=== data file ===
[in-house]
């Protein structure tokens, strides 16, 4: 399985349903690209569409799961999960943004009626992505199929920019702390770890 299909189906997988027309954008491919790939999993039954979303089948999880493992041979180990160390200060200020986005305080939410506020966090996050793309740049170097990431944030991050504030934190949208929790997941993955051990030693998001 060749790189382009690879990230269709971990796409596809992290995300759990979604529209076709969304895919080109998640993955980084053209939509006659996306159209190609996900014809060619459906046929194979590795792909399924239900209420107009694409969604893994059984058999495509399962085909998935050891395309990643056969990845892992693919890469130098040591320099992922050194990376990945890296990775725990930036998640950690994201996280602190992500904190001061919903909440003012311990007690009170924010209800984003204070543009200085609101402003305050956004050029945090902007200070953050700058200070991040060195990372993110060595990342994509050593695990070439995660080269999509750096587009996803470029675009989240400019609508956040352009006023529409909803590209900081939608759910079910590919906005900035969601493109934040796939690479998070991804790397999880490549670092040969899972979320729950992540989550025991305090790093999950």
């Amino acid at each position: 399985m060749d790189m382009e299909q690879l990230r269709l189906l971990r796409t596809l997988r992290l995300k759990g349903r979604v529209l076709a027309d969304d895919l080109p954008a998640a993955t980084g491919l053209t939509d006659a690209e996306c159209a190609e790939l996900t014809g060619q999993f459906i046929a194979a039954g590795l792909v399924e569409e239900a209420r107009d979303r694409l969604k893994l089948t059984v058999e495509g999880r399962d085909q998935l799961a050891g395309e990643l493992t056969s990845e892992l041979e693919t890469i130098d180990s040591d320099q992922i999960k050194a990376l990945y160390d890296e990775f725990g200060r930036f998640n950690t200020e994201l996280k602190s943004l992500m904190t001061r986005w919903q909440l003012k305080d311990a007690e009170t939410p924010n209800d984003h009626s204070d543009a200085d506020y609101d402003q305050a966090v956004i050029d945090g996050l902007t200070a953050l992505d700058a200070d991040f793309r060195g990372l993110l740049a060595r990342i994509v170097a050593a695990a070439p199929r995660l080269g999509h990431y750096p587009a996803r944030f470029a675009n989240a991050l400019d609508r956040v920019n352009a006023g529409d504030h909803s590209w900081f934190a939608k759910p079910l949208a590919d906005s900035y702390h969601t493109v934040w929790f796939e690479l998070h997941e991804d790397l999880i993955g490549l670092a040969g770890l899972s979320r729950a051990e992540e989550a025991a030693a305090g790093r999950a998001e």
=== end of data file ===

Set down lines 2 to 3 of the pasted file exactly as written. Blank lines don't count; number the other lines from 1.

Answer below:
């Protein structure tokens, strides 16, 4: 399985349903690209569409799961999960943004009626992505199929920019702390770890 299909189906997988027309954008491919790939999993039954979303089948999880493992041979180990160390200060200020986005305080939410506020966090996050793309740049170097990431944030991050504030934190949208929790997941993955051990030693998001 060749790189382009690879990230269709971990796409596809992290995300759990979604529209076709969304895919080109998640993955980084053209939509006659996306159209190609996900014809060619459906046929194979590795792909399924239900209420107009694409969604893994059984058999495509399962085909998935050891395309990643056969990845892992693919890469130098040591320099992922050194990376990945890296990775725990930036998640950690994201996280602190992500904190001061919903909440003012311990007690009170924010209800984003204070543009200085609101402003305050956004050029945090902007200070953050700058200070991040060195990372993110060595990342994509050593695990070439995660080269999509750096587009996803470029675009989240400019609508956040352009006023529409909803590209900081939608759910079910590919906005900035969601493109934040796939690479998070991804790397999880490549670092040969899972979320729950992540989550025991305090790093999950």
């Amino acid at each position: 399985m060749d790189m382009e299909q690879l990230r269709l189906l971990r796409t596809l997988r992290l995300k759990g349903r979604v529209l076709a027309d969304d895919l080109p954008a998640a993955t980084g491919l053209t939509d006659a690209e996306c159209a190609e790939l996900t014809g060619q999993f459906i046929a194979a039954g590795l792909v399924e569409e239900a209420r107009d979303r694409l969604k893994l089948t059984v058999e495509g999880r399962d085909q998935l799961a050891g395309e990643l493992t056969s990845e892992l041979e693919t890469i130098d180990s040591d320099q992922i999960k050194a990376l990945y160390d890296e990775f725990g200060r930036f998640n950690t200020e994201l996280k602190s943004l992500m904190t001061r986005w919903q909440l003012k305080d311990a007690e009170t939410p924010n209800d984003h009626s204070d543009a200085d506020y609101d402003q305050a966090v956004i050029d945090g996050l902007t200070a953050l992505d700058a200070d991040f793309r060195g990372l993110l740049a060595r990342i994509v170097a050593a695990a070439p199929r995660l080269g999509h990431y750096p587009a996803r944030f470029a675009n989240a991050l400019d609508r956040v920019n352009a006023g529409d504030h909803s590209w900081f934190a939608k759910p079910l949208a590919d906005s900035y702390h969601t493109v934040w929790f796939e690479l998070h997941e991804d790397l999880i993955g490549l670092a040969g770890l899972s979320r729950a051990e992540e989550a025991a030693a305090g790093r999950a998001e």